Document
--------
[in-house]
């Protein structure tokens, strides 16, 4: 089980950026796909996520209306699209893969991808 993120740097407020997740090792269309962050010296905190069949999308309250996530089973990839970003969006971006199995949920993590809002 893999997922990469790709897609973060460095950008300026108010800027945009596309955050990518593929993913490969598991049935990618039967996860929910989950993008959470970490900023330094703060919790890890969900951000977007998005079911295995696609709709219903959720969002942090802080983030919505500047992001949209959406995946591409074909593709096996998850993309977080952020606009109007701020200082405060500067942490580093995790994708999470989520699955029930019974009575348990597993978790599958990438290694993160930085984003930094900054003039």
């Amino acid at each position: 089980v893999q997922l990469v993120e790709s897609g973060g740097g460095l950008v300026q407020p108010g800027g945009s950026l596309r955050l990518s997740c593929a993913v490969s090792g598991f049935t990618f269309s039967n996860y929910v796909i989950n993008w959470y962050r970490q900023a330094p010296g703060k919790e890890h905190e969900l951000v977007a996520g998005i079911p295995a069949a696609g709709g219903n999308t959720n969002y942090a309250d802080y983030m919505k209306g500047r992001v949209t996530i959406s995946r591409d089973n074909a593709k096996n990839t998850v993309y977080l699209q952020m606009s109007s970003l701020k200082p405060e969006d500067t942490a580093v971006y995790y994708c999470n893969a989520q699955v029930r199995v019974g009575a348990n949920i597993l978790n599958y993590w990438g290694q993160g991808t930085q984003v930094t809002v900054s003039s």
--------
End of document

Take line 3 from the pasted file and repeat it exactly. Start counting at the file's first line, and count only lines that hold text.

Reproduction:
């Amino acid at each position: 089980v893999q997922l990469v993120e790709s897609g973060g740097g460095l950008v300026q407020p108010g800027g945009s950026l596309r955050l990518s997740c593929a993913v490969s090792g598991f049935t990618f269309s039967n996860y929910v796909i989950n993008w959470y962050r970490q900023a330094p010296g703060k919790e890890h905190e969900l951000v977007a996520g998005i079911p295995a069949a696609g709709g219903n999308t959720n969002y942090a309250d802080y983030m919505k209306g500047r992001v949209t996530i959406s995946r591409d089973n074909a593709k096996n990839t998850v993309y977080l699209q952020m606009s109007s970003l701020k200082p405060e969006d500067t942490a580093v971006y995790y994708c999470n893969a989520q699955v029930r199995v019974g009575a348990n949920i597993l978790n599958y993590w990438g290694q993160g991808t930085q984003v930094t809002v900054s003039s």